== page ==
I was pleasantly surprised recently to learn that two albums by the talented but under-appreciated Katrina and The Waves were being reissued complete with previously unreleased bonus tracks. I was doubly surprised to learn that one of the group’s mainstays, guitarist, songwriter, and sometimes vocalist Kimberley Rew, was also re-releasing two albums from prior to his Katrina days.
Kimberley Rew first came to the attention of the music world as a member of The Soft Boys from 1978-1980. His guitar play provided a good counterpoint to the group’s leader, Robyn Hitchcock.
The Bible Of Bop catches Rew in between his work with The Soft Boys and Katrina and The Waves and, as such, reflects the styles of both. His music did not have the gloss and sophistication that it would attain a couple of years later, but it was moving in that direction. Released in 1981, it would be his only solo release until the year 2000.
The Soft Boys, including Hitchcock, are the backing band for three of the album's tracks. “Stomping All Over The World” features his unique jangling guitar and a nice vocal. “Nothing’s Going To Change” is very raw and has an almost unfinished feel.” And “Fighting Someone’s War” is very similar to the sound of The Soft Boys.
The album’s lead track, “The Nightmare,” features a vocal by Katrina Leskanich (of Katrina and The Waves). Rew is a very competent vocalist but Leskanich is a great one and even this early track shows how her vocals and his guitar and songwriting ability worked well together. Their other track together, “Hey War Pig,” is less successful as it never settles into the style which would attain in their future.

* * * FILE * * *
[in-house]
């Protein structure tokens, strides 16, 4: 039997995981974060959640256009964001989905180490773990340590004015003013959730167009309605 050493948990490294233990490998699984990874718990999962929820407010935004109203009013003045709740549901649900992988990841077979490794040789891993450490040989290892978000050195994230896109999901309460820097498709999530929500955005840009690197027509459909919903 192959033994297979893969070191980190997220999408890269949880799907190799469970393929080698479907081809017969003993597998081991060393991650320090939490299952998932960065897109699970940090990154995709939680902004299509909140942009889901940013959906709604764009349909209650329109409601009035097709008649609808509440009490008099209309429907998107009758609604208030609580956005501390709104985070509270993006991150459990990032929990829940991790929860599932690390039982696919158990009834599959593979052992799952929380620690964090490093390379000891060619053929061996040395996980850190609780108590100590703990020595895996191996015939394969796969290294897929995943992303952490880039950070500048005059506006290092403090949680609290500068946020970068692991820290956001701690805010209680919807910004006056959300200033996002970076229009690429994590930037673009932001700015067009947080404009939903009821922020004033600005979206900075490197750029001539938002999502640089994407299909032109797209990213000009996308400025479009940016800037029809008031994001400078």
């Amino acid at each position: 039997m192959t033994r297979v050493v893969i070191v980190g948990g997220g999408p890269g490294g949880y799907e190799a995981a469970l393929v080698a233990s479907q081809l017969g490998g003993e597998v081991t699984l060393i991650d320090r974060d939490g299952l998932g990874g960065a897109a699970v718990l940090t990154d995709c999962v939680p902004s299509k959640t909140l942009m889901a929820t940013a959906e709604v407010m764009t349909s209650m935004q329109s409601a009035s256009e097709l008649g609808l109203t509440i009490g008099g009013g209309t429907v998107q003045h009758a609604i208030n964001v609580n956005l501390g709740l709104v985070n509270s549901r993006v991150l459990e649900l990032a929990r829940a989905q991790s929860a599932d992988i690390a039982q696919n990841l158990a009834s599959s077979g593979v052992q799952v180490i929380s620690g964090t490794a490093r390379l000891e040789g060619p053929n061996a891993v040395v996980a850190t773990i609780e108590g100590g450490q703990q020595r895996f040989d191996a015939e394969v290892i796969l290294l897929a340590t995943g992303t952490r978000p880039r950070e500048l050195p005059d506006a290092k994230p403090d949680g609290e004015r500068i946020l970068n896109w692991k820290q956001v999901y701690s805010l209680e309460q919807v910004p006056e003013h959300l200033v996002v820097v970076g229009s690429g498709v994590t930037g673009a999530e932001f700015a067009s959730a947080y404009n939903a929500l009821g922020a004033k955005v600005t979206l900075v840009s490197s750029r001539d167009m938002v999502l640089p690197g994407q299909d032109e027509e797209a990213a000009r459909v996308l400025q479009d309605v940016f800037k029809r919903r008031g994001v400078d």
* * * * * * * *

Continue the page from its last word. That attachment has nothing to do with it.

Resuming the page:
The last three tracks from the original release, on which he is backed by the db’s, are the least successful when taken as a whole. The best of these is the frenetic “My Baby Does Her Hairdo Long,” which features some more stinging guitar work.
On the other hand, the three bonus tracks are excellent. “Give Me Some Of That Love” and “I’m Amazed” are catchy power pop while “Animal Song” has a heavy percussion foundation and amusing lyrics. Why these were left off the original release I have no idea, but they would have made it much stronger and it’s nice to have them finally see the light of day.
Kimberley Rew is now over three decades into a career that has embraced several types of styles and not a little brilliance along the way. The Bible Of Bop catches him at the crossroads of his career and contains some interesting, very good music.